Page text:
Scott only ran a 4.44 40-yard dash at the combine, but he plays much faster on tape and brings running back-like acceleration as a wide receiver. He is gifted with the ball in his hands, but he can consistently open up defenses with devastating deep routes, too.

Many thought Scott could leave the board as early as the second round, but the Bears secured his highly coveted skillset in the fourth round at pick 133. Chicago did well to add DJ Moore in their trade out of the first overall pick, but its receiving room still has plenty of room for improvement. Scott can be a productive gadget player as a rookie in a critical season for Fields.

But Scott has the potential to be a long term solution to a looming problem for Chicago. Darnell Mooney and Chase Claypool are both on expiring contracts, and it’s difficult to imagine the Bears retaining both. Scott will remind many in Chicago of Mooney — an undersized, lightning quick receiver drafted on Day 3 — so he could be a cheap, valuable replacement for Mooney in an important role in the Bears’ offense. 

Mooney is one of the Bears better draft picks of the last half-decade. With Scott, the Bears are returning right back to the well.

The Green Bay Packers finally draft receivers… for Jordan Love

This probably didn’t have anything to do with Aaron Rodgers, but I like to think it does.

Because the Packers spent a decade refusing to draft receivers to such a bull-headed extent that it alienated their Hall of Fame quarterback beyond return, only to exclusively draft receivers days after they finally traded him. Coincidence? I don’t know. I hope not!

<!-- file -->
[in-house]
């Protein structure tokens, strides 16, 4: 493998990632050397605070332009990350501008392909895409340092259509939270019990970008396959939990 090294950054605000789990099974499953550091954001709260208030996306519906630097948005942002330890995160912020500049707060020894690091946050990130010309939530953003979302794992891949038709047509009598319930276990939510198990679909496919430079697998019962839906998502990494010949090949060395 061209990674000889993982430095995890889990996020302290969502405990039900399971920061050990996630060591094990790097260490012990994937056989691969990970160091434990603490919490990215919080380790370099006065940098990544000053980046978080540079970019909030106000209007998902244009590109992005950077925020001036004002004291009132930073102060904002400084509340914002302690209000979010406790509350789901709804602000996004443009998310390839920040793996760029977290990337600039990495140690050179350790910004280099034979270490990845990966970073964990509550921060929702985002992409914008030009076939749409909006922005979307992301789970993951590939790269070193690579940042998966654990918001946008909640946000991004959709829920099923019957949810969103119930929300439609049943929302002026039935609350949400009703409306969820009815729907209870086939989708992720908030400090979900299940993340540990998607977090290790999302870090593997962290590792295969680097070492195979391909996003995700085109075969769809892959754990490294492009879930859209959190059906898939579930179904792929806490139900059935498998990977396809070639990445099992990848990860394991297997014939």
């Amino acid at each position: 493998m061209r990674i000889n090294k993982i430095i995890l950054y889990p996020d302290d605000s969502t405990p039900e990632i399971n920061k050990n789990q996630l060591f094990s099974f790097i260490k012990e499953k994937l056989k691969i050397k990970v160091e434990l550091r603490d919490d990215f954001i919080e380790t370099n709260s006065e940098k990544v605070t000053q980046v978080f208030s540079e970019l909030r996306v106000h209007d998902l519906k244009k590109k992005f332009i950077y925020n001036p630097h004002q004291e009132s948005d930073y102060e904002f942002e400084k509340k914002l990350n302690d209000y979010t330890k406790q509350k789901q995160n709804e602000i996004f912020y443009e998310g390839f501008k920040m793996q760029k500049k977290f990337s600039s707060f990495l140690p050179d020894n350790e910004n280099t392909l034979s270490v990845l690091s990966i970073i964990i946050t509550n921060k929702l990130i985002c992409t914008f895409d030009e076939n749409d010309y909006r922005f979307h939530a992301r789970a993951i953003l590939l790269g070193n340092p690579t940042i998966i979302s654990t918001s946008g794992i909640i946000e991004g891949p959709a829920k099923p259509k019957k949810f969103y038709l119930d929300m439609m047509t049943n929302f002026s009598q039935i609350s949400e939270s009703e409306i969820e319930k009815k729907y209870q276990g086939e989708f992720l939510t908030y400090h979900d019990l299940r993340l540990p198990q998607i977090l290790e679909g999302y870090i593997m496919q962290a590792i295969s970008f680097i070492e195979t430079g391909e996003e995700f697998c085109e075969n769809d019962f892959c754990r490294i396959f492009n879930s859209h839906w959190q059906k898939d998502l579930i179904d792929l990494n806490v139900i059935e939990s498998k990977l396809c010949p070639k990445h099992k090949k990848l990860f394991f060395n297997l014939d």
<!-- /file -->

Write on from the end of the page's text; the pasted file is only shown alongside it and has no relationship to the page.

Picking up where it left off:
Trolling aside, the Packers did really well here. Tight end Luke Musgrave, Green Bay’s first pick of the second round, is 6-foot-6, 253 pounds with elite upside. Wide receiver Jayden Reed, drafted eight picks later, was a Senior Bowl sweetheart. And then Tucker Kraft, South Dakota State’s tight end, provides a versatile skill set as a receiver and a blocker.

All three have exciting athletic traits, adding to a receiving core that already features Christian Watson. The Packers now have Musgrave, Reed, Kraft, Watson and Romeo Doubs all with at least three years left on their rookie deals. That’s an immediately exciting receiving core for pseudo-rookie quarterback Jordan Love to throw to in a prove-it year. The best part, though? If Love can’t hang as a starting NFL quarterback, the Packers’ group of young pass catchers will still be around to support his replacement.

A running back — smartly, this time — is drafted in the top ten

Look. The Atlanta Falcons’ Bijan Robinson pick certainly isn’t one of the five best value picks of the draft. Eighth overall for a running back is probably too high. But this time, and only this time, it kind of makes sense!

The Falcons are clearly intent on running the ball to the furthest extent of reason. Atlanta re-signed their two best offensive lineman to enormous contracts and signed big-bodied wide receiver Mack Hollins; three moves, presumably, made to ensure they can block in the run game well enough to accommodate Arthur Smith’s scheme. That scheme, by the way, led the NFL in total rush attempts in 2022.

The only problem? 210 of those handoffs were given to a fifth round pick. Tyler Allgeier was a good rookie, certainly, but Robinson raises the ceiling of Atlanta’s offense exponentially as a consensus top ten player in this class. He’s a true bell cow, three-down back, and the Falcons need him more than anyone else.

If the Falcons are going to stick to their guns and continue to run the ball as much as they do, they better have a damn good running back to hand it off to. And Robinson has the potential to be one of the best rushers in the league the moment he steps foot on his first professional field.

Warranted value concerns withstanding, Robinson makes the Falcons so, so much better.